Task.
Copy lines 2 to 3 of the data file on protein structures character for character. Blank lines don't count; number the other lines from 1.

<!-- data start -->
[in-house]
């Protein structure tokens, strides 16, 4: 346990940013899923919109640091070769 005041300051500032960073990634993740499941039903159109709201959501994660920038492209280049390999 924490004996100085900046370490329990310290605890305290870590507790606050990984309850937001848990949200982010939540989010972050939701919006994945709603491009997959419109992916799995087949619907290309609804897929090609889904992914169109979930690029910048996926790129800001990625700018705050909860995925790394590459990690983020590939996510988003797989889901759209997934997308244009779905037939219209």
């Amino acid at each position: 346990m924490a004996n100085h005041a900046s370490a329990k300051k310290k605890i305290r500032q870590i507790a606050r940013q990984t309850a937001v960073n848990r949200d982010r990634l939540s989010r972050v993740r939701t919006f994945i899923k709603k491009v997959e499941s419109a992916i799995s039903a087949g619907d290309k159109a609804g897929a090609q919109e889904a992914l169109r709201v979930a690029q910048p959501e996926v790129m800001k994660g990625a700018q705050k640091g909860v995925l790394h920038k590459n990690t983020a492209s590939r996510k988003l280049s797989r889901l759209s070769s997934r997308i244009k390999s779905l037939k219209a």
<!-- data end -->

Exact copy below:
């Protein structure tokens, strides 16, 4: 346990940013899923919109640091070769 005041300051500032960073990634993740499941039903159109709201959501994660920038492209280049390999 924490004996100085900046370490329990310290605890305290870590507790606050990984309850937001848990949200982010939540989010972050939701919006994945709603491009997959419109992916799995087949619907290309609804897929090609889904992914169109979930690029910048996926790129800001990625700018705050909860995925790394590459990690983020590939996510988003797989889901759209997934997308244009779905037939219209």
């Amino acid at each position: 346990m924490a004996n100085h005041a900046s370490a329990k300051k310290k605890i305290r500032q870590i507790a606050r940013q990984t309850a937001v960073n848990r949200d982010r990634l939540s989010r972050v993740r939701t919006f994945i899923k709603k491009v997959e499941s419109a992916i799995s039903a087949g619907d290309k159109a609804g897929a090609q919109e889904a992914l169109r709201v979930a690029q910048p959501e996926v790129m800001k994660g990625a700018q705050k640091g909860v995925l790394h920038k590459n990690t983020a492209s590939r996510k988003l280049s797989r889901l759209s070769s997934r997308i244009k390999s779905l037939k219209a």